TOWN of Cambridge councillors have resisted the move to put the Quarry Amphitheatre on the State Register of Heritage Places.
An assessment of the 556-seat open-air amphitheatre completed in January by the Heritage Council of Western Australia found the venue was of cultural heritage significance, listing seven reasons why, and informed the Town its stakeholders should be consulted on the proposed registration.
The Town’s community and resources committee members councillors Jane Powell, Andres Timmermanis, Sonia Grinceri, Louis Carr and Mayor Keri Shannon all expressed concern on Tuesday night that putting the venue on the state register could limit possible future seating expansions.
A Concept Master Plan for the venue in 2013 earmarked it for up to 950 seats.
Cr Carr said the hands of future councillors would be tied if the venue was on the state register.
“In 20 years time, a different council may want to revisit the plan; promoters can’t make it work with the seating numbers that are there now,” he said.
“Is this a smart move on our part?”
Cr Timmermanis said he saw no reason to increase the seating capacity yet.
“I have no appetite to see the venue expanded, but Cr Carr’s comments are valid,” he said.
“These are seven spurious reasons for what is a hole in the ground; the reasons are paltry at best.”
Councillors were advised that if they wanted the venue kept off the state registry, they must refute its cultural significance.
Cr Powell moved an alternative motion that council not support the move at this time and wait for public feedback, which ends on July 16.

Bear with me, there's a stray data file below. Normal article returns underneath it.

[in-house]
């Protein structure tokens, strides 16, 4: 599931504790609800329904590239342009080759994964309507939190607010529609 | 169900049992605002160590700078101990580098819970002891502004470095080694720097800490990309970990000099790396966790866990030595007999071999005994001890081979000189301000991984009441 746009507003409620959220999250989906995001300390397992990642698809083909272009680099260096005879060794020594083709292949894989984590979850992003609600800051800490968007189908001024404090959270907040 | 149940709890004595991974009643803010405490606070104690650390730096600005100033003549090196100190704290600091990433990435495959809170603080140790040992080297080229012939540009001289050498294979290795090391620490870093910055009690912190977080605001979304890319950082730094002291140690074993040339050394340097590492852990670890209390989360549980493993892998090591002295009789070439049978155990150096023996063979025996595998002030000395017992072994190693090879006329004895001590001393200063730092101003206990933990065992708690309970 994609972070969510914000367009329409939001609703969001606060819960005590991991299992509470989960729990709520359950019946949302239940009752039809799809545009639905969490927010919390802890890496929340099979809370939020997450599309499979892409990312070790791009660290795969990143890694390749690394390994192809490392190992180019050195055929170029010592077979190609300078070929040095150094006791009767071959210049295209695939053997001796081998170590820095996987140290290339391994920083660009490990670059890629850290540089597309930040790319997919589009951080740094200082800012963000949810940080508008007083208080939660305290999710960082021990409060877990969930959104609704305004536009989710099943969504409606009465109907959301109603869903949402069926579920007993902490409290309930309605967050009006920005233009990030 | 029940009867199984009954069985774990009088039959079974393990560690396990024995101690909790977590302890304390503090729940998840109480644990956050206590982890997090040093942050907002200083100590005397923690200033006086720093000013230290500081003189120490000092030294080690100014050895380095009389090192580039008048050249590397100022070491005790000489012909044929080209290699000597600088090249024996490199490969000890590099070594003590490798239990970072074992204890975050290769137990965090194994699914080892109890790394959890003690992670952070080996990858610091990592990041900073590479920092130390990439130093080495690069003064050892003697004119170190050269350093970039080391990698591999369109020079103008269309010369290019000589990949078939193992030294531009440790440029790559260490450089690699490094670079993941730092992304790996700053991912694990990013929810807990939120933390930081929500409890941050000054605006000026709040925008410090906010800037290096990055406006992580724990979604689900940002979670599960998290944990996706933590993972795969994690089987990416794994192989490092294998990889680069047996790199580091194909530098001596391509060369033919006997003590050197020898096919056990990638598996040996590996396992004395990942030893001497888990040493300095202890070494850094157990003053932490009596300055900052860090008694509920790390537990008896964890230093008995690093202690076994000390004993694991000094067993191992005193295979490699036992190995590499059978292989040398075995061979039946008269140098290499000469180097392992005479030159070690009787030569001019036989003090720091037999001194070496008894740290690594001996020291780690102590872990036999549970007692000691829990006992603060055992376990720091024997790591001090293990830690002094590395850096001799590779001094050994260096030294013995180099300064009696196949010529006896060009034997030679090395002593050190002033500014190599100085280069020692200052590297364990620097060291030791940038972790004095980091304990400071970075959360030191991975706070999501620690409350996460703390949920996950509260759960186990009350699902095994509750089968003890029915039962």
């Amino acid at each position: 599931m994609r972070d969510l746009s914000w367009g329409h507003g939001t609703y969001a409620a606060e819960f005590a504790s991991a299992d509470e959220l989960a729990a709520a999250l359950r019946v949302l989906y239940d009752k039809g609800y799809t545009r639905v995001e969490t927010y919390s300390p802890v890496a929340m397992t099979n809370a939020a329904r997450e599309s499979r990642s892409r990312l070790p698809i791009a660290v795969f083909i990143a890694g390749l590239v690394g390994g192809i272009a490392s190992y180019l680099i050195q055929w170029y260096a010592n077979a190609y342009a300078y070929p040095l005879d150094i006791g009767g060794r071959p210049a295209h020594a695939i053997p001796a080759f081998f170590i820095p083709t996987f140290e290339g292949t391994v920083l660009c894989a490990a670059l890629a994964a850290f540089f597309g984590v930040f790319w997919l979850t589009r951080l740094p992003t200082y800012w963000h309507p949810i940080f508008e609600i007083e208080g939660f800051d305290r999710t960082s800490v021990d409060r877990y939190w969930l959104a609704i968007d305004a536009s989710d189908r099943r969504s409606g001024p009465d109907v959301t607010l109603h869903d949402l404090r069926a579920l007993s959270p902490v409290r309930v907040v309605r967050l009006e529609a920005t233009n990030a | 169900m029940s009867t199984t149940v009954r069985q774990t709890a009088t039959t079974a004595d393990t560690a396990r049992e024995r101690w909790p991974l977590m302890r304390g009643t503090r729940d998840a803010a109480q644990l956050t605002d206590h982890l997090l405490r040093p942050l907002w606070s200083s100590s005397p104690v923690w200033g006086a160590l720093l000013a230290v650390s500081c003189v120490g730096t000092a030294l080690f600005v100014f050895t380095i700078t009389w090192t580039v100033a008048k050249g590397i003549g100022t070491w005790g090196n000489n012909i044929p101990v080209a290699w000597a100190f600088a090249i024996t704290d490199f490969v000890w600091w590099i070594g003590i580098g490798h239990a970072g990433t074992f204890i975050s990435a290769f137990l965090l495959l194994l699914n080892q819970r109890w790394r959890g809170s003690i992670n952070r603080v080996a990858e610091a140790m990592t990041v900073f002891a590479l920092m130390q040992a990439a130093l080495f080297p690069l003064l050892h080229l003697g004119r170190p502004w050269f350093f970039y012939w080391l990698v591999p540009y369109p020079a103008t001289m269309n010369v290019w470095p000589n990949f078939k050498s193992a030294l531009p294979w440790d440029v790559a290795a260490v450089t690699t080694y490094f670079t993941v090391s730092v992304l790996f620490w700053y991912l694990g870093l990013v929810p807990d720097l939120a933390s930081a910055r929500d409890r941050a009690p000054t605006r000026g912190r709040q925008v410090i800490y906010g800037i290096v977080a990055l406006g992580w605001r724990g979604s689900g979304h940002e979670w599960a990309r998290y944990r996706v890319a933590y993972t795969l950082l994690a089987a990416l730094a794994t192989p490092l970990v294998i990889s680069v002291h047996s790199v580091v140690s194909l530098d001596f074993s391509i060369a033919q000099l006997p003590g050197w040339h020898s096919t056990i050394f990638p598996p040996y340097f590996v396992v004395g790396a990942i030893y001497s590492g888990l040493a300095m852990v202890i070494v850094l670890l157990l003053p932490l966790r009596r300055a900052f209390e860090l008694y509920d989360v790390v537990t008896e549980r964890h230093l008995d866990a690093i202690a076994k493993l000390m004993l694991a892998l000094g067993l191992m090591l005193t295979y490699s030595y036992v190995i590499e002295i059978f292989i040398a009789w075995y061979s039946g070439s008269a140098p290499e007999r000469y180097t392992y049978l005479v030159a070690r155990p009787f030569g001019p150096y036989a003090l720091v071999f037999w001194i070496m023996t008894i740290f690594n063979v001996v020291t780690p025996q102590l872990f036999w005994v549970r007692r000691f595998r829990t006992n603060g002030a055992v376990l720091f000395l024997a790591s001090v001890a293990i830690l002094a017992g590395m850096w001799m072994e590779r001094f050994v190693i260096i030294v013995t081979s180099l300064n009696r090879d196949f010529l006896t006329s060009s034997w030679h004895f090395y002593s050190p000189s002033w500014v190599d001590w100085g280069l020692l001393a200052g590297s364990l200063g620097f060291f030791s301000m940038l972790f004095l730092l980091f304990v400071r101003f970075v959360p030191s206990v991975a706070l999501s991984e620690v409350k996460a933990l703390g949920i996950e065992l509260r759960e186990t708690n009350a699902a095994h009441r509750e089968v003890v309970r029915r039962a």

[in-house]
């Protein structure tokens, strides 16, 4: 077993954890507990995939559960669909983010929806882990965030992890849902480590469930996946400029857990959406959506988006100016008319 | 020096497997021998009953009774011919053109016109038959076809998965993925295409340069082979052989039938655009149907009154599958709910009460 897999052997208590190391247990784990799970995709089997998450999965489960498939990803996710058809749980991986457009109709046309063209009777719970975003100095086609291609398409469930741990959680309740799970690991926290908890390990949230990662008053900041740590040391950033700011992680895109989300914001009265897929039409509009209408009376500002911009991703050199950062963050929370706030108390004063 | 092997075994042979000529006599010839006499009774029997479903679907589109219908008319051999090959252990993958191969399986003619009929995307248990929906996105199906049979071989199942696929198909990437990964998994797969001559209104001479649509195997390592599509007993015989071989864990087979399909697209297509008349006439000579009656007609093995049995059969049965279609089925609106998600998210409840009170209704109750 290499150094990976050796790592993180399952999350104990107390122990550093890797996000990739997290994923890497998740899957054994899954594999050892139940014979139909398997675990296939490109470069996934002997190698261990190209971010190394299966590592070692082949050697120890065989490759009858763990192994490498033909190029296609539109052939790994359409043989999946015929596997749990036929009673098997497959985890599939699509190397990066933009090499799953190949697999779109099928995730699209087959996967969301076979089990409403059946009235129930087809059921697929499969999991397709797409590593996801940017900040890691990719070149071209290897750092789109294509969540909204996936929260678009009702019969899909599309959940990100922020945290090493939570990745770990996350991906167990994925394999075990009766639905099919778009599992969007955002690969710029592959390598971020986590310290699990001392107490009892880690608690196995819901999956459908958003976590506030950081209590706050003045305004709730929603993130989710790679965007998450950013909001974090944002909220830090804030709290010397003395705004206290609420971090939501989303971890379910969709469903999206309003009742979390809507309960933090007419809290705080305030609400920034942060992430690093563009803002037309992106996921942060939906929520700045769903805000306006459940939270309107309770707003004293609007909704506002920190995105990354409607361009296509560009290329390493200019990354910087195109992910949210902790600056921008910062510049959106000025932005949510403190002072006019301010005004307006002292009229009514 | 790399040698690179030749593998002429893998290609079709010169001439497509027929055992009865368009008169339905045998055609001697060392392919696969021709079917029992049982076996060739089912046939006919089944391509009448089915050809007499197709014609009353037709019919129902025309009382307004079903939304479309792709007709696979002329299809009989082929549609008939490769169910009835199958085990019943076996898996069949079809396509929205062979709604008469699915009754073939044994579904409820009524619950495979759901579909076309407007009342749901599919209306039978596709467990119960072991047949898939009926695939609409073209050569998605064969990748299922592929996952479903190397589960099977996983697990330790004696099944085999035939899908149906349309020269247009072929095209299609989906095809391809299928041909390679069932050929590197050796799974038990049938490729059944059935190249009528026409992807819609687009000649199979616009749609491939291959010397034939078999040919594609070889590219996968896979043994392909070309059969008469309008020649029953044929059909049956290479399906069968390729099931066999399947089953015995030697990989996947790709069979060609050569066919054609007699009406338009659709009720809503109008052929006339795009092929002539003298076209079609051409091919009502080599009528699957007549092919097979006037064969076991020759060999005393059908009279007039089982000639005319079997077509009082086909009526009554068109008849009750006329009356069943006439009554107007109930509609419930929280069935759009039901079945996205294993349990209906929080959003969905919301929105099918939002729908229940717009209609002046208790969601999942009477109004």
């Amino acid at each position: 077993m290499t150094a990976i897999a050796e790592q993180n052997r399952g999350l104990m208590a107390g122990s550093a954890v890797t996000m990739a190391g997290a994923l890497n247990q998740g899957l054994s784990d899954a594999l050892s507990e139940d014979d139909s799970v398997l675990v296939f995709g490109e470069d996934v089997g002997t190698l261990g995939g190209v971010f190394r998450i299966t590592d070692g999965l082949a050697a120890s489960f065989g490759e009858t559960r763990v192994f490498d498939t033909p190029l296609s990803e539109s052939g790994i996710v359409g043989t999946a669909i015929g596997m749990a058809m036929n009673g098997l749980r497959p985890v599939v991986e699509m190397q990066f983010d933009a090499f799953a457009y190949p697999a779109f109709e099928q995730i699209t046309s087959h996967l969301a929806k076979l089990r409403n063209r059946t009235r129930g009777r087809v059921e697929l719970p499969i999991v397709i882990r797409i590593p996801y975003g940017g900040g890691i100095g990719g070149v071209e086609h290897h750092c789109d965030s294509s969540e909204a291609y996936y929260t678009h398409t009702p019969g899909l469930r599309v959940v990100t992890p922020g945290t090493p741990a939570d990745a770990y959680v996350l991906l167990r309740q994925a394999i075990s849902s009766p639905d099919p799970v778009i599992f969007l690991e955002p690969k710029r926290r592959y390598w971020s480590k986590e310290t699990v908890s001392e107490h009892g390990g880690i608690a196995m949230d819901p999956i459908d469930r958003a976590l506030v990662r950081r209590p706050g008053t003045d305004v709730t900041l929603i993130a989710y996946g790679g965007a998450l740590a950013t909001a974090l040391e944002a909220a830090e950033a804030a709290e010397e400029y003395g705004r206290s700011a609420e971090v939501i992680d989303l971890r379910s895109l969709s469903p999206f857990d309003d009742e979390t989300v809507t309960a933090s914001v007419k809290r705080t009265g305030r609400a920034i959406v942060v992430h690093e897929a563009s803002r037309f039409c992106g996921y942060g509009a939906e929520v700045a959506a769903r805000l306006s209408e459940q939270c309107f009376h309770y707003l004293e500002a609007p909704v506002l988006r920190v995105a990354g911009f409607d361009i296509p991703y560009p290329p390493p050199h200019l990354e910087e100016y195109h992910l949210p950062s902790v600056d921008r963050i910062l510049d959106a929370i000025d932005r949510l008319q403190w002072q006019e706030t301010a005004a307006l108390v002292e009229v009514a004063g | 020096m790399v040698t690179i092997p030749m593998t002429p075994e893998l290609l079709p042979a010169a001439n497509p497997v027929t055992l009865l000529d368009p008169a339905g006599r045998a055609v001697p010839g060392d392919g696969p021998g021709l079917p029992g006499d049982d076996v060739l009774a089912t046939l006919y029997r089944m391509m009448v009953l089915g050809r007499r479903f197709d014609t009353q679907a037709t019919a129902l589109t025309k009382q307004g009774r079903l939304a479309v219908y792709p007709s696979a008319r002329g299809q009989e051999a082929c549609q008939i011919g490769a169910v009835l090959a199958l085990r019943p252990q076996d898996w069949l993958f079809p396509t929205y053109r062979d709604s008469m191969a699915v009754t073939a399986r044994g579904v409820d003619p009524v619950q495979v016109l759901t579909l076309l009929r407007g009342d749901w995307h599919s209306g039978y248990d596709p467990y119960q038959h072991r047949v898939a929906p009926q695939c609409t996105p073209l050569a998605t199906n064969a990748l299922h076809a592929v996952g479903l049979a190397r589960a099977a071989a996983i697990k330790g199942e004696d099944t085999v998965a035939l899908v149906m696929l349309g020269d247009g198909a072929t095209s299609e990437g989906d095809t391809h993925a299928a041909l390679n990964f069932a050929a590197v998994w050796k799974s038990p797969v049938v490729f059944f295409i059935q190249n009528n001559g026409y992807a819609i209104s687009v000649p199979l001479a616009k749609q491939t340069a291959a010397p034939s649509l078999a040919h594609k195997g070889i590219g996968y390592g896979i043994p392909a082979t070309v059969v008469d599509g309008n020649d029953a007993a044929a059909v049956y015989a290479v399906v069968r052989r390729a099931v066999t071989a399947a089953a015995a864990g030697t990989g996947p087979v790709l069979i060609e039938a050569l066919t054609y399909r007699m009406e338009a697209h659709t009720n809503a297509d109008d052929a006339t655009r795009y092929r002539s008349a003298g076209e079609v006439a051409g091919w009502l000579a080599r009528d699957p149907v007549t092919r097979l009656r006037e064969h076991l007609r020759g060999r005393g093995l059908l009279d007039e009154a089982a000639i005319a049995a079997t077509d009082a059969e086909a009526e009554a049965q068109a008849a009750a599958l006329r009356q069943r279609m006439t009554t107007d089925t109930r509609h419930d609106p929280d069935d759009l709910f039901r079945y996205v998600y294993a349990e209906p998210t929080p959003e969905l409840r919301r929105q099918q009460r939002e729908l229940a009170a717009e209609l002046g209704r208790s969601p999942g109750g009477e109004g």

The new motion will be decided at the June 27 council meeting.
The seven reasons why the Heritage Council of WA found Quarry Amphitheatre should be on the State Register of Heritage Places
1. The place is unique in WA as a former limestone quarry that has been adopted for re-use as an amphitheatre;
2. The place is rare as an extant inner Perth metropolitan quarry associated with the development of the limestone quarrying industry in the late 19th century;
3. The stone from the quarry was used in the construction of some of Perth’s early buildings;
4. For its associations with prominent settlers Walter Padbury and Henry Trigg;
5. The place has aesthetic value for its bushland setting and unobstructed views of the city;
6. Social significance to the local and wider community having been a venue for cultural events since 1986; and
7. The place is associated with Diana Waldron, founder of the Perth City Ballet, who with her husband architect, Ken Waldron was responsible for the inception, fundraising and construction of the Quarry.